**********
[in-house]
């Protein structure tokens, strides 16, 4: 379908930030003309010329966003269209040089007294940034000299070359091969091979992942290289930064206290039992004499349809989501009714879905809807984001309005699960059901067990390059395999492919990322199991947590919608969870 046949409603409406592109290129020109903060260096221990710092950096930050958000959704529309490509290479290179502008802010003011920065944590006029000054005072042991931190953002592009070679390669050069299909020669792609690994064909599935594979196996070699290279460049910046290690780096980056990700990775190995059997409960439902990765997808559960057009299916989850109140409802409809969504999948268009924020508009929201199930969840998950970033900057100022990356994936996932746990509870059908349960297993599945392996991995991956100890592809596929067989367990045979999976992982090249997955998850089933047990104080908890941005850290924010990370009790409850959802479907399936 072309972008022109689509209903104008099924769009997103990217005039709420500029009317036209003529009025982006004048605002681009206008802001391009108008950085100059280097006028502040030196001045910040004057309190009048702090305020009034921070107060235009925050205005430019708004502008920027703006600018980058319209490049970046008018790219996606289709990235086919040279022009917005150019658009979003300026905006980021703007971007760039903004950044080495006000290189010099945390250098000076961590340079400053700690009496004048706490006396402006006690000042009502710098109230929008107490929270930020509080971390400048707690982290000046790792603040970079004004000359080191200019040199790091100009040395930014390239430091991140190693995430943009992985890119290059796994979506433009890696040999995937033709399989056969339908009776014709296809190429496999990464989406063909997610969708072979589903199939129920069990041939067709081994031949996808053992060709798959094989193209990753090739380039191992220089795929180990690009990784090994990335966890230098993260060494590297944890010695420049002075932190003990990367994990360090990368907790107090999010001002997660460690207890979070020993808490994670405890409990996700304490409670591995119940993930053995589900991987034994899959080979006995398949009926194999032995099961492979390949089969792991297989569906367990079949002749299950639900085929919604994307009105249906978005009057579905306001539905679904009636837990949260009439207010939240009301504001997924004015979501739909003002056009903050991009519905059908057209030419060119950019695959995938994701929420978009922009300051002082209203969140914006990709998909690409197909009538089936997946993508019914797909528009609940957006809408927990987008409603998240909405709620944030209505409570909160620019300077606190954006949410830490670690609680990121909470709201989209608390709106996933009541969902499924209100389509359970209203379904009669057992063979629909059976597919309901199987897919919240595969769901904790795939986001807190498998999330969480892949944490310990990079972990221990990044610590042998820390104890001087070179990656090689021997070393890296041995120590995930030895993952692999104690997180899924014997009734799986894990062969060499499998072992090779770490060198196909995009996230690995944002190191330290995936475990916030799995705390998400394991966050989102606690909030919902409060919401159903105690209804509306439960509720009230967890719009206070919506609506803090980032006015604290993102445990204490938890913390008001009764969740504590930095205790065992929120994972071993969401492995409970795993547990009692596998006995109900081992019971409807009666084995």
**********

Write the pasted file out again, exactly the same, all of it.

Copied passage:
[in-house]
């Protein structure tokens, strides 16, 4: 379908930030003309010329966003269209040089007294940034000299070359091969091979992942290289930064206290039992004499349809989501009714879905809807984001309005699960059901067990390059395999492919990322199991947590919608969870 046949409603409406592109290129020109903060260096221990710092950096930050958000959704529309490509290479290179502008802010003011920065944590006029000054005072042991931190953002592009070679390669050069299909020669792609690994064909599935594979196996070699290279460049910046290690780096980056990700990775190995059997409960439902990765997808559960057009299916989850109140409802409809969504999948268009924020508009929201199930969840998950970033900057100022990356994936996932746990509870059908349960297993599945392996991995991956100890592809596929067989367990045979999976992982090249997955998850089933047990104080908890941005850290924010990370009790409850959802479907399936 072309972008022109689509209903104008099924769009997103990217005039709420500029009317036209003529009025982006004048605002681009206008802001391009108008950085100059280097006028502040030196001045910040004057309190009048702090305020009034921070107060235009925050205005430019708004502008920027703006600018980058319209490049970046008018790219996606289709990235086919040279022009917005150019658009979003300026905006980021703007971007760039903004950044080495006000290189010099945390250098000076961590340079400053700690009496004048706490006396402006006690000042009502710098109230929008107490929270930020509080971390400048707690982290000046790792603040970079004004000359080191200019040199790091100009040395930014390239430091991140190693995430943009992985890119290059796994979506433009890696040999995937033709399989056969339908009776014709296809190429496999990464989406063909997610969708072979589903199939129920069990041939067709081994031949996808053992060709798959094989193209990753090739380039191992220089795929180990690009990784090994990335966890230098993260060494590297944890010695420049002075932190003990990367994990360090990368907790107090999010001002997660460690207890979070020993808490994670405890409990996700304490409670591995119940993930053995589900991987034994899959080979006995398949009926194999032995099961492979390949089969792991297989569906367990079949002749299950639900085929919604994307009105249906978005009057579905306001539905679904009636837990949260009439207010939240009301504001997924004015979501739909003002056009903050991009519905059908057209030419060119950019695959995938994701929420978009922009300051002082209203969140914006990709998909690409197909009538089936997946993508019914797909528009609940957006809408927990987008409603998240909405709620944030209505409570909160620019300077606190954006949410830490670690609680990121909470709201989209608390709106996933009541969902499924209100389509359970209203379904009669057992063979629909059976597919309901199987897919919240595969769901904790795939986001807190498998999330969480892949944490310990990079972990221990990044610590042998820390104890001087070179990656090689021997070393890296041995120590995930030895993952692999104690997180899924014997009734799986894990062969060499499998072992090779770490060198196909995009996230690995944002190191330290995936475990916030799995705390998400394991966050989102606690909030919902409060919401159903105690209804509306439960509720009230967890719009206070919506609506803090980032006015604290993102445990204490938890913390008001009764969740504590930095205790065992929120994972071993969401492995409970795993547990009692596998006995109900081992019971409807009666084995």